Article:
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  • Writer's pictureJoanna

Too Ripe for the Pickin'

I was finally. making my way up to see Ashlynn... in Bundaberg.

I was going BACK to Bundaberg?

After 30 years?

THIS could NOT be real...

I never, in a million years, thought that I would return. Especially after so much time had passed.

I was plunging into emotional convulsions just thinking about it.

Bundaberg has played such an integral part in my journey… not only to Australia in 1994, when I first arrived there... but throughout my ENTIRE life.  As I have mentioned so many times before this blog... had I not ended up in this little tomato-picking town, my life would have been immensely different from what it is today.

Could have been better... it could have been worse. It’s difficult to even fathom… Everything that unfolded after I left Bundaberg was a direct result of my time spent there and the people I met there.

And believe me... the people I met were somethin' else...

I know that right now, while I'm travelling in Australia, I seem to be somewhat stuck on cruise control down memory lane. I fully realize that I tend to go on & on about the past... but Bundaberg, the owners and all the backpackers affiliated with it hold a very special place in my heart.

And now I was heading back.

Back to Bundy.

Differently... yet vaguely similar.


Back then, I was 22… I was young. I was impressionable. I was dirty. I was poor. I was partying WAY too much… and I was perfectly content to spend the majority of my one-year holiday working visa in the grubby tomato fields. But what people forget is that I made relationships that endured the test of time. Some of these people are still in my life... and most likely, will remain in my life.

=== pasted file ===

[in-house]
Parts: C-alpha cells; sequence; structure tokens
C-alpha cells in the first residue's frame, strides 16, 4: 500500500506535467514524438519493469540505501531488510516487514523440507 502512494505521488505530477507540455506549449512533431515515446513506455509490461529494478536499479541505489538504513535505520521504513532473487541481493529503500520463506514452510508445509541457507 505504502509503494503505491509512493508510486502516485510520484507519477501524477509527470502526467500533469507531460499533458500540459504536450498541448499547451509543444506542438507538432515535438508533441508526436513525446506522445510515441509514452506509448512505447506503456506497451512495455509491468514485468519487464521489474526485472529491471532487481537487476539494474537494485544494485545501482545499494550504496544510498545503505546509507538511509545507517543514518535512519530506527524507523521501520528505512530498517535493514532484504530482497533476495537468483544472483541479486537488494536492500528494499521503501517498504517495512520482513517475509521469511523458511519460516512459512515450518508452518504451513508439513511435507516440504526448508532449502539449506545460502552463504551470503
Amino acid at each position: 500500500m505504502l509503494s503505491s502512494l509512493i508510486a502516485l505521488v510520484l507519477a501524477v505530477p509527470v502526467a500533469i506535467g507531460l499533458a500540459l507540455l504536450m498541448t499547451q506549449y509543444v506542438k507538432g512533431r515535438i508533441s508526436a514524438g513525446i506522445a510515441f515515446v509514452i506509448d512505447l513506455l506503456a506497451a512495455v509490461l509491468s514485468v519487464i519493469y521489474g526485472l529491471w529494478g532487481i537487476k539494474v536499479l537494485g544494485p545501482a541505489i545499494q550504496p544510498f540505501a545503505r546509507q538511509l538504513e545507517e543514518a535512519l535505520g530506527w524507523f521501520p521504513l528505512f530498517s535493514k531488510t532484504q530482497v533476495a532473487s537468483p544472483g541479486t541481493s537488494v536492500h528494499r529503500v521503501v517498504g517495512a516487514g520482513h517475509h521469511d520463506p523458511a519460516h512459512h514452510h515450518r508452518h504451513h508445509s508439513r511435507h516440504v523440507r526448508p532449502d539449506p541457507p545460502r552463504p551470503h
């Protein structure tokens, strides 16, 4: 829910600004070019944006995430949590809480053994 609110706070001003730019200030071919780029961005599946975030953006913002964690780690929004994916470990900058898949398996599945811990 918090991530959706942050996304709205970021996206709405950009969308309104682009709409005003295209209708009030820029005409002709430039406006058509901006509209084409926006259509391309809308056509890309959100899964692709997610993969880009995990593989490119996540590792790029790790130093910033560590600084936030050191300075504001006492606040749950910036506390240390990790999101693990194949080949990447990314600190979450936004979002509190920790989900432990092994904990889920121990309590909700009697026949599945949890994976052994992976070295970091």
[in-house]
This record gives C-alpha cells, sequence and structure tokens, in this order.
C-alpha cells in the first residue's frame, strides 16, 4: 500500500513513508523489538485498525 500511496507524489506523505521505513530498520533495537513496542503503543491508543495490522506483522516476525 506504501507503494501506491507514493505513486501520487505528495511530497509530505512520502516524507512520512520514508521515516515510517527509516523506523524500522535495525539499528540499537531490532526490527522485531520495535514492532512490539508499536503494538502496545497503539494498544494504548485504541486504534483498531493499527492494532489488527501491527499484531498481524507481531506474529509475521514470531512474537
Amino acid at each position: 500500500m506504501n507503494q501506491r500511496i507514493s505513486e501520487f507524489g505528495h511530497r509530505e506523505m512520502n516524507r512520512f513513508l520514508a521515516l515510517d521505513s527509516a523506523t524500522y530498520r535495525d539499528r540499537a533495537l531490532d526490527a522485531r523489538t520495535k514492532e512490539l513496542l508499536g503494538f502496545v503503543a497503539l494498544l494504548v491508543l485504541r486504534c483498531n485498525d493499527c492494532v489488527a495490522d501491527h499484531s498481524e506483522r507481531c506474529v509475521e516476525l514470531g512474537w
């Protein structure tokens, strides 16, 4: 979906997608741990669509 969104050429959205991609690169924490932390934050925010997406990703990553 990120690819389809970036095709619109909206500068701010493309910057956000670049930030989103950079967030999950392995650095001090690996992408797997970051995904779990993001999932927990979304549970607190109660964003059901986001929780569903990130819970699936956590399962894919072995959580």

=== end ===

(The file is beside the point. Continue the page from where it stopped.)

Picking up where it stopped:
Like Ashlynn.

Ashlynn and Donna were two of the first travellers I met in Bundy. All the way from Northern Ireland, they made an impression on me almost immediately. Our travels in Australia mirrored each other and we managed to spend the majority of our time there together. Yes, we all took off in different directions occasionally, but always came back together eventually. 

It was usually a lack of funds that forced us back together, picking tomatoes and picking grapes.

They were both an enormous part of my year. 

Ashlynn ended up coming back to Bundaberg only a couple of years later, as she married one of the local farmers, Simon Andreole. Funny story, because I had actually worked on the Andreole farm for 4 days… and they FIRED me!

I know… the audacity!

In my defence, it was a tomato bucket-picking job… and I hated it. Bucket-picking heavy tomatoes for eight hours... in the excruciating heat... with an appallingly atrocious level of fitness... topped off with a daily, mind-numbing hangover... doesn't necessarily a good fruit picker make.

No. Not a good mix.

So I was on my way back up to visit Ashlynn.

I couldn’t wait.

It seemed surreal that it had been THIRTY YEARS!

I ended up arriving in Bundaberg slightly later than expected, as I encountered a slight detour due to an accident… and I’d also left something in Hervey Bay, so I had to swing by to see Ethel quickly for a pickup and one more quick hug.

It was fabulous connecting with Ashlynn and I think we just picked up right where we left off. It was like not a moment had passed. Over a couple of bottles of wine, we managed to catch up on the last thirty years… and even found time to filter through old faded photographs and memories, reminiscing on all those moments & friends loved and lost... and somewhat forgotten. It was entertaining, as well as quite challenging... trying to piece together our recollections, desperate to tie them all together to make some sense.

It was definitely a walk down memory lane… and we even called Donna!

The Andreole farm is no longer a tomato farm, so any thoughts I might have had of recreating the past out in the killing crops, armed with nothing but a bucket, were eliminated. The family had ripped out the vines and replaced them with macadamia trees. Probably a change for the best, as I’m confident I would’ve managed to get myself fired for a second time...

Ashlynn had managed to get the following day off, so we headed into the heart of downtown Bundy to revisit the old stomping grounds. As much time as I spent in that town during my year in Australia, my time in Bundaberg consisted of my incessant visitation of only three locations.